PATRICK KENNEDY -- THE MAN AND THE MYTH
Jun 7, 1999, Vol. 4, No. 36 • By MATT LABASH
Similarly, during the 1998 impeachment debate, Kennedy became incensed when Rep. Bob Barr quoted Uncle Jack on the floor. In the hallway afterwards, he accosted Barr in front of a gaggle of reporters: "You quoted my uncle," he screamed, "and went to a White Citizens Council meeting," referring to a Council of Conservative Citizens meeting that Barr claimed he had addressed without being fully apprised of their agenda. Not exactly Aeschines and Demosthenes, Barr called Kennedy "son." Kennedy informed Barr that he was a "duly elected member of Congress." Barr said he was "duly impressed." Kennedy called Barr a "white supremacist" and a "liar," later saying, "It appalled me that a racist would invoke my uncle's name." Barr called Kennedy a "punk" and said he wasn't quite certain if Kennedy hadn't gone off the deep end." Kennedy didn't seem bothered that his patron Richard Gephardt had spoken to the same group as Barr some years earlier. Indeed, he accompanied Gephardt to a Harvard speech at the Kennedy School of Government where Gephardt invoked Uncle Jack's name without incident.
Being pals with the House minority leader is heady stuff for the boy once described by his mother Joan, Ted's ex-wife, as "a slow starter." Growing up with a brother and sister six and seven years his senior, respectively, Patrick Kennedy once said, "I'd always be the one everybody got a laugh out of, because they ended up making me cry or run from the room." Then there were his parents, divorced when he was 15. Joan was an acknowledged alcoholic who collected DWIs like rummy hands, and his father was an unacknowledged souser and philanderer. Between the intervention sessions for his mother and the taunts from classmates over his father's dropping off his Chappaquiddick date in a watery grave when Patrick was two, it's a wonder the boy was as likable as old acquaintances recall.
Which is not to say he didn't have a sense of his place in the world; or rather, his family's place. One day, after Aunt Ethel had hired a tennis pro to coach the cousins, the pro encouraged the boys to pick up the balls, promising that whoever collected the most could hit with him for an extra half an hour. As the pro told Laurence Leamer, author of The Kennedy Women, Patrick sullenly declared, "We Kennedys pay people like you to pick up balls for us."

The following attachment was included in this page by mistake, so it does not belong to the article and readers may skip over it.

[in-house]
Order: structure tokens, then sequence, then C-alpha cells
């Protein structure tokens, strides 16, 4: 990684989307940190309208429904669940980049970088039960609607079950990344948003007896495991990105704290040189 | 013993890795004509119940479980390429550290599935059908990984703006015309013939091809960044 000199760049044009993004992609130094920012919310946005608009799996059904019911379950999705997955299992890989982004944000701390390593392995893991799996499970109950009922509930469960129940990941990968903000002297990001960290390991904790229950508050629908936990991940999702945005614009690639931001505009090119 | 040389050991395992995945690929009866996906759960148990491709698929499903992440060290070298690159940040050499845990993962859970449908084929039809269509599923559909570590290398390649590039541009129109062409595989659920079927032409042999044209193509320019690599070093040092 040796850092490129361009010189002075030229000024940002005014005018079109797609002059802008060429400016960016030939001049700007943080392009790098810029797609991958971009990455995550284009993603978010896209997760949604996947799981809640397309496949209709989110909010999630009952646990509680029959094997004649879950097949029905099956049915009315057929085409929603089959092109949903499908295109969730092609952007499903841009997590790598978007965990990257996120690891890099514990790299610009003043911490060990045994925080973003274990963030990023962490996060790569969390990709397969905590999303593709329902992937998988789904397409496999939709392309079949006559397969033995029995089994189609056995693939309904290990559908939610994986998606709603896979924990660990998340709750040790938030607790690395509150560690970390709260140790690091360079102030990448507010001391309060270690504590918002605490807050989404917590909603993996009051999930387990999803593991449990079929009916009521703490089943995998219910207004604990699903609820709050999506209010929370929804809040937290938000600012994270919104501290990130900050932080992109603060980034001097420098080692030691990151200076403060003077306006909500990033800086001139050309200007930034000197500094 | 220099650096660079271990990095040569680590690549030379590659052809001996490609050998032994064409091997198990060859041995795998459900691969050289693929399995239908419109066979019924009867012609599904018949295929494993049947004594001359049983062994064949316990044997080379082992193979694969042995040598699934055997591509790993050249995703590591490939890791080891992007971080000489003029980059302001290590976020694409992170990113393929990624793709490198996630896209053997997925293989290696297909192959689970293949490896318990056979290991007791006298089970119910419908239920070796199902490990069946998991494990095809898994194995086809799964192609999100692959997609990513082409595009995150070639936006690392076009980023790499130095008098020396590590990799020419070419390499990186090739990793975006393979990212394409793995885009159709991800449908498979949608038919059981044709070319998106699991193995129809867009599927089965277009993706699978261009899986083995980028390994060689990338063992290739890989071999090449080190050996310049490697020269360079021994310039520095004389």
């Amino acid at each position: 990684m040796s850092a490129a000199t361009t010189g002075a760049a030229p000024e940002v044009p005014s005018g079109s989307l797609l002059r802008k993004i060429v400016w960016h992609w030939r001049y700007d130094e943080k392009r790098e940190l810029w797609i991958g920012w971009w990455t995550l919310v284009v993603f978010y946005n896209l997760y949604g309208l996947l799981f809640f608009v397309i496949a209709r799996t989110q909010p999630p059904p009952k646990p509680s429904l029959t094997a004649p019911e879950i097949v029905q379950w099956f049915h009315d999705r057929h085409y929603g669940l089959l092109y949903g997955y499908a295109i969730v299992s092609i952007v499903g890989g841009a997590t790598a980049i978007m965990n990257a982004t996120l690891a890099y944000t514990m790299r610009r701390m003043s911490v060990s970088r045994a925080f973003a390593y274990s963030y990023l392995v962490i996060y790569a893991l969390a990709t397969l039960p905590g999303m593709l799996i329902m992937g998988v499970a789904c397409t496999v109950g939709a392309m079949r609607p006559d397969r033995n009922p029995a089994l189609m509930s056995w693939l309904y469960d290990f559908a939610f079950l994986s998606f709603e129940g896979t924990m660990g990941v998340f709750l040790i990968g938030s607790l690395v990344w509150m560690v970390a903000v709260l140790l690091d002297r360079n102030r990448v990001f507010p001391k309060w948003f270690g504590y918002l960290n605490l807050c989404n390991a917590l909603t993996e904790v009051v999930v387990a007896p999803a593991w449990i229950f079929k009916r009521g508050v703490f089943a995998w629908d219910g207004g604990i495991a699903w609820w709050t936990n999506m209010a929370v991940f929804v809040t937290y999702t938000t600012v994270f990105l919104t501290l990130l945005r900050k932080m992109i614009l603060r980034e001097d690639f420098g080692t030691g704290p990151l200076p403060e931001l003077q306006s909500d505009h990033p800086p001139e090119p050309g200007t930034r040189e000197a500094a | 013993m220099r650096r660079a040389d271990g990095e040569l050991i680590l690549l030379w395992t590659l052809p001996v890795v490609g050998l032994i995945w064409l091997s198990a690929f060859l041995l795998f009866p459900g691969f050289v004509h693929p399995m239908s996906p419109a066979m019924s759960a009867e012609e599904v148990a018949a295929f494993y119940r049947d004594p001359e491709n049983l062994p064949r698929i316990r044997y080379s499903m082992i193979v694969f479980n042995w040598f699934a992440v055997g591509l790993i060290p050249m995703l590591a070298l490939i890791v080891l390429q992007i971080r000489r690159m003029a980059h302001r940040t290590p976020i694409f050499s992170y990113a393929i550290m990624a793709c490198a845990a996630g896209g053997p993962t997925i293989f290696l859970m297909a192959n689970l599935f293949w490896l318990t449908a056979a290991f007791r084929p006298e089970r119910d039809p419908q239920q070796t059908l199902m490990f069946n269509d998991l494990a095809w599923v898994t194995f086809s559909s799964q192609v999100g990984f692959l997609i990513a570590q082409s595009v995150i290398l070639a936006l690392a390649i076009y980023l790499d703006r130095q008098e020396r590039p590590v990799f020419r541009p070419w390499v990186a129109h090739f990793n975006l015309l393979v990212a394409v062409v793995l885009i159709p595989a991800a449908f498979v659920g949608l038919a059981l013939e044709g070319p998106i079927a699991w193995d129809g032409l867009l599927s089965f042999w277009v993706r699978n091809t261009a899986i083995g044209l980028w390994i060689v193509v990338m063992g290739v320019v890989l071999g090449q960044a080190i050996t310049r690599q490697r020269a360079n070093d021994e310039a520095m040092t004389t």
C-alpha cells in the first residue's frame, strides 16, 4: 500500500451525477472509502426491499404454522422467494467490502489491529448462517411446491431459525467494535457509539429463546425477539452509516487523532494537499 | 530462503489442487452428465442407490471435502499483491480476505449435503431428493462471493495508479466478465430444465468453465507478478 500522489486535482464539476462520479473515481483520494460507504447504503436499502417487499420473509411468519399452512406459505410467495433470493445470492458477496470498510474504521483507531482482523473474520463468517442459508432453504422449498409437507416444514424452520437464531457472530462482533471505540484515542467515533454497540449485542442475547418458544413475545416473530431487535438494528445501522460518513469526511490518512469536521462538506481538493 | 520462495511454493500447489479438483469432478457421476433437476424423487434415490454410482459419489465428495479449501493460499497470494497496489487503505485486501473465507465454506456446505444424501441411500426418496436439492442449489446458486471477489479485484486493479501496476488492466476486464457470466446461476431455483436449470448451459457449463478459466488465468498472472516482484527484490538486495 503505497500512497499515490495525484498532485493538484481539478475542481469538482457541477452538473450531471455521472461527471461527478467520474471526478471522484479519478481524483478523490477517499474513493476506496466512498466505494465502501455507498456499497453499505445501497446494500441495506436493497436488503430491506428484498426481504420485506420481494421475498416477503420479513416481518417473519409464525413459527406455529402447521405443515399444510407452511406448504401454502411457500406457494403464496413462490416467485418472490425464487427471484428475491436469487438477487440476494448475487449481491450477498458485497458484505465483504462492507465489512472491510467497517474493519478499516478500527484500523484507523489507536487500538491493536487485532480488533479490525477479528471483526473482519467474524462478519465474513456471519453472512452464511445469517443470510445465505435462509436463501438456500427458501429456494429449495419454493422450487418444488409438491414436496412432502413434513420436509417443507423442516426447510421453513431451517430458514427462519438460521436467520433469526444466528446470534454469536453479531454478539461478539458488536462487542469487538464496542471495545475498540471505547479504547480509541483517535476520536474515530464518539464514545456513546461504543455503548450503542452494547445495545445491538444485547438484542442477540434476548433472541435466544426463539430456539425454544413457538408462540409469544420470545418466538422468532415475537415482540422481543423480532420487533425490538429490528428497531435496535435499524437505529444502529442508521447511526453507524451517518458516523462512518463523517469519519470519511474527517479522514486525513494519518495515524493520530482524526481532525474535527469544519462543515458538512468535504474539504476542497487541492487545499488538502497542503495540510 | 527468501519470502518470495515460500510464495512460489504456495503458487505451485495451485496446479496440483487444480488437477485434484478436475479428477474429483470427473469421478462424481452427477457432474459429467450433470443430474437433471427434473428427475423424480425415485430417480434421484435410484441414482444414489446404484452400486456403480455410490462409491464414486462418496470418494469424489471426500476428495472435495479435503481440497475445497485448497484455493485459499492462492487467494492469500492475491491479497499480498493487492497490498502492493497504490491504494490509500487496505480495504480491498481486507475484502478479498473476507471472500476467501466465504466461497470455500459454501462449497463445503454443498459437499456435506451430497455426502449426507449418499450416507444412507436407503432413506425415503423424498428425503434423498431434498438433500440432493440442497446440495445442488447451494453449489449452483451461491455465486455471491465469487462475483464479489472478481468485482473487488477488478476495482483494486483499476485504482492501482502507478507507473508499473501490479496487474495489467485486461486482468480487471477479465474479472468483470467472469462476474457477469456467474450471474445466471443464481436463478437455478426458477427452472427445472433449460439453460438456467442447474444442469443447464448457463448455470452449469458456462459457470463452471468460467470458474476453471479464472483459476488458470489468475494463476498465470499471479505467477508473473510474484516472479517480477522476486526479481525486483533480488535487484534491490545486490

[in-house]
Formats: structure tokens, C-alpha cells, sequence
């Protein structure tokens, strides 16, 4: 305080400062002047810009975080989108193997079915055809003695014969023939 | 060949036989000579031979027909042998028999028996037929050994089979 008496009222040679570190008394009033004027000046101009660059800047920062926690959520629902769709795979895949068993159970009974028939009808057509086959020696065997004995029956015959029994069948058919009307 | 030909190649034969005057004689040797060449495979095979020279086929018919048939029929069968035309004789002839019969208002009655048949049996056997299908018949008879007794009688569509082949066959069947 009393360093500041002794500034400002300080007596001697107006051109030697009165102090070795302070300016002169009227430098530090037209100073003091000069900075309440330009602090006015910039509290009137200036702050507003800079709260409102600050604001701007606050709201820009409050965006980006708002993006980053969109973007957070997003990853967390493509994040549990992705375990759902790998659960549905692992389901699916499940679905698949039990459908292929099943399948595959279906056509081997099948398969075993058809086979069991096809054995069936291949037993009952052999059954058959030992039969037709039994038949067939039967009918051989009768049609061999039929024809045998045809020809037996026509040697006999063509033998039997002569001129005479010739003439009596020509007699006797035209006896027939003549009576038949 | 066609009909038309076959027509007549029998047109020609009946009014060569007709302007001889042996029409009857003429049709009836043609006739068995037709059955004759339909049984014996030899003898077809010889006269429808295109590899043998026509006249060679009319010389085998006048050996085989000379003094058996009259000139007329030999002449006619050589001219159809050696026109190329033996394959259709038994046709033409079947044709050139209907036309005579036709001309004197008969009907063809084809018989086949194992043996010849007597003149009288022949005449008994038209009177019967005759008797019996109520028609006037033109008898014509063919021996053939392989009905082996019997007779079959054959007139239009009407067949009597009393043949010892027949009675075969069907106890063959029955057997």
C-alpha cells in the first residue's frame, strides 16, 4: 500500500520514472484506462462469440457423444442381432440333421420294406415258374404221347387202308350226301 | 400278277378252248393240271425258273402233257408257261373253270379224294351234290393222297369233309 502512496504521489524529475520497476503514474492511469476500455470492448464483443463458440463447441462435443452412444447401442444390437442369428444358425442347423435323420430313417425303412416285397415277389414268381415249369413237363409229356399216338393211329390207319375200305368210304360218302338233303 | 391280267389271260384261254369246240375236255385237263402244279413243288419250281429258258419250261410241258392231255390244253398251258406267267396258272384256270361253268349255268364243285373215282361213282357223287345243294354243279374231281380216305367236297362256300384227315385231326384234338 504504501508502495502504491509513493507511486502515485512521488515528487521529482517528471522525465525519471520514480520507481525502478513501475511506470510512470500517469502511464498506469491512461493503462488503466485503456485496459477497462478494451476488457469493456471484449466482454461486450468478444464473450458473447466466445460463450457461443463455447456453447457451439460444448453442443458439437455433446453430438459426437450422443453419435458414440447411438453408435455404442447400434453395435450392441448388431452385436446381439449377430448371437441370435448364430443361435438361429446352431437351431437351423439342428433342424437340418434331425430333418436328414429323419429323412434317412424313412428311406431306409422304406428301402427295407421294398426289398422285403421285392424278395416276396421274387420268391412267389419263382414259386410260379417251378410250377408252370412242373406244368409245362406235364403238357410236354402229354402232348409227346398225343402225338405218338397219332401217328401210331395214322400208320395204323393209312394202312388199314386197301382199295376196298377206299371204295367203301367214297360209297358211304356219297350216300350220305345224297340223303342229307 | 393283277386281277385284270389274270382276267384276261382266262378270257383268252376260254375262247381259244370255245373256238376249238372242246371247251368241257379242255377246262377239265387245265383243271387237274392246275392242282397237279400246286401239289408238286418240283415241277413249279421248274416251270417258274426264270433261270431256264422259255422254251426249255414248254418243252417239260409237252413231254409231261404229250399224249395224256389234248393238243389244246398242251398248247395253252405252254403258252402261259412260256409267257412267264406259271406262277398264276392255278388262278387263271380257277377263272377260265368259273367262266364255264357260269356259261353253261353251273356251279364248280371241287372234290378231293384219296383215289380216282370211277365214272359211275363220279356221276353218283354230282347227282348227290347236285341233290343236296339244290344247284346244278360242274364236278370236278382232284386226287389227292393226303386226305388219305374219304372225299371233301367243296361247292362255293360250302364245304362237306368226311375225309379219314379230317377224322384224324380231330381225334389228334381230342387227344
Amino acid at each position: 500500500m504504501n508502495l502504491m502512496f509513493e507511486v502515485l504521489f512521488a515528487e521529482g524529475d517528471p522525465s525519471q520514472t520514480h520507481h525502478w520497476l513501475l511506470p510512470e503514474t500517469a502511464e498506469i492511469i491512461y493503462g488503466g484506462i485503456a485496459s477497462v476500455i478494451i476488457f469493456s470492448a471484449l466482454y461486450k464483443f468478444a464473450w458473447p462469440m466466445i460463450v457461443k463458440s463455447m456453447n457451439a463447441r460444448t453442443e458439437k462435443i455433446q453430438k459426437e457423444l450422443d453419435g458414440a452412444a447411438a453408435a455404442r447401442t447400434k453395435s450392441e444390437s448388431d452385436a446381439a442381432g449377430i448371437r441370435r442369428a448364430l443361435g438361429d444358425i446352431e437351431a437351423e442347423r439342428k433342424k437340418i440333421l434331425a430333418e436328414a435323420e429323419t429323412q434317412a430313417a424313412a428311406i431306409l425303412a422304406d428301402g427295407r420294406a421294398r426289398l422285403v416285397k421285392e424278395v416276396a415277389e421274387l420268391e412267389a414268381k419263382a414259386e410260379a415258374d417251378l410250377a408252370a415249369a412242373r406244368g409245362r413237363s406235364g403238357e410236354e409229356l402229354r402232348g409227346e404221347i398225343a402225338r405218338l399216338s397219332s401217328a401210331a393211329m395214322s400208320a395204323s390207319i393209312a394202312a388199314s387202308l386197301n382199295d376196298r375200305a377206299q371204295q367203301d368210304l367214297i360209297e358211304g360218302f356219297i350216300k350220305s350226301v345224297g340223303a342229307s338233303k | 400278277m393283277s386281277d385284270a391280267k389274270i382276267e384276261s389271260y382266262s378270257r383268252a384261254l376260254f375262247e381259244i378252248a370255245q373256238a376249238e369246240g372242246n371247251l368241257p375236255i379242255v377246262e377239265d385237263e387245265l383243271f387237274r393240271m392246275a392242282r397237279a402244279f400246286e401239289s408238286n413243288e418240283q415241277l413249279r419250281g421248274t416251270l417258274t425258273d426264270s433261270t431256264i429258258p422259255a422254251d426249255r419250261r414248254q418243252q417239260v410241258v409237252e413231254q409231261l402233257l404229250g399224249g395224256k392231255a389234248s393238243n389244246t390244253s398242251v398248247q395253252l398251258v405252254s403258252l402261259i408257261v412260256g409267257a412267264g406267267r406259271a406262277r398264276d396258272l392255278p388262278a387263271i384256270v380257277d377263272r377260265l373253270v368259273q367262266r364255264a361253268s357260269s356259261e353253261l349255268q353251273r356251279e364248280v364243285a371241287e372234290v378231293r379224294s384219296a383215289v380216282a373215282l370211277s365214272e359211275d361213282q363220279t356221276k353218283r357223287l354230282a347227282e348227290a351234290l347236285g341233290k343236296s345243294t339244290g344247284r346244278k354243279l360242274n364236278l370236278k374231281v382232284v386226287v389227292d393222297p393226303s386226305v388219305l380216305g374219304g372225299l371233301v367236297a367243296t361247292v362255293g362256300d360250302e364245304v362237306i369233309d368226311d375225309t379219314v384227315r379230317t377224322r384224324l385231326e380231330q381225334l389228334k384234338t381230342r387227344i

Like his father and uncles, Patrick wasn't much of a student and elected not to go to Harvard like his uncles and father (Ted, that poco diablo, had been expelled after cheating on his Spanish exam). Instead, he headed for Providence College, where he earned solid Bs and Cs as a social science major and developed a taste for the family business (politics, not bootlegging). It would be inaccurate to peg Patrick as caring only about the three Kennedy vices, "getting laid, getting elected, and getting a drink," as one Providence Fournal-Bulletin writer says, "but he doesn't know very much, other than family history." Phil Terzian, also a Bulletin writer, drew a similar conclusion after writing a piece in 1987 about Patrick's father that was light on sympathy and heavy on Mary Jo Kopechne references. Patrick, Terzian says, came to the lobby of the newspaper building, and called him on the security guard's phone. "He was completely out of control, physically, rhetorically, and mentally as far as I could tell -- threatening to assault me," says Terzian.
Still in his sophomore year at Providence, two years out of rehab for a high school drug habit, Patrick set his sights on the job of state representative John Skeffington, a funeral director and nine-year Democratic incumbent who was beloved by party bosses. They tried to dissuade him from running, but the 21-year-old Kennedy didn't take it well. "I come from a well-recognized family," he said later. "I faced a situation where I wanted to run for public office, and I was told to wait my turn. This was totally repugnant to me."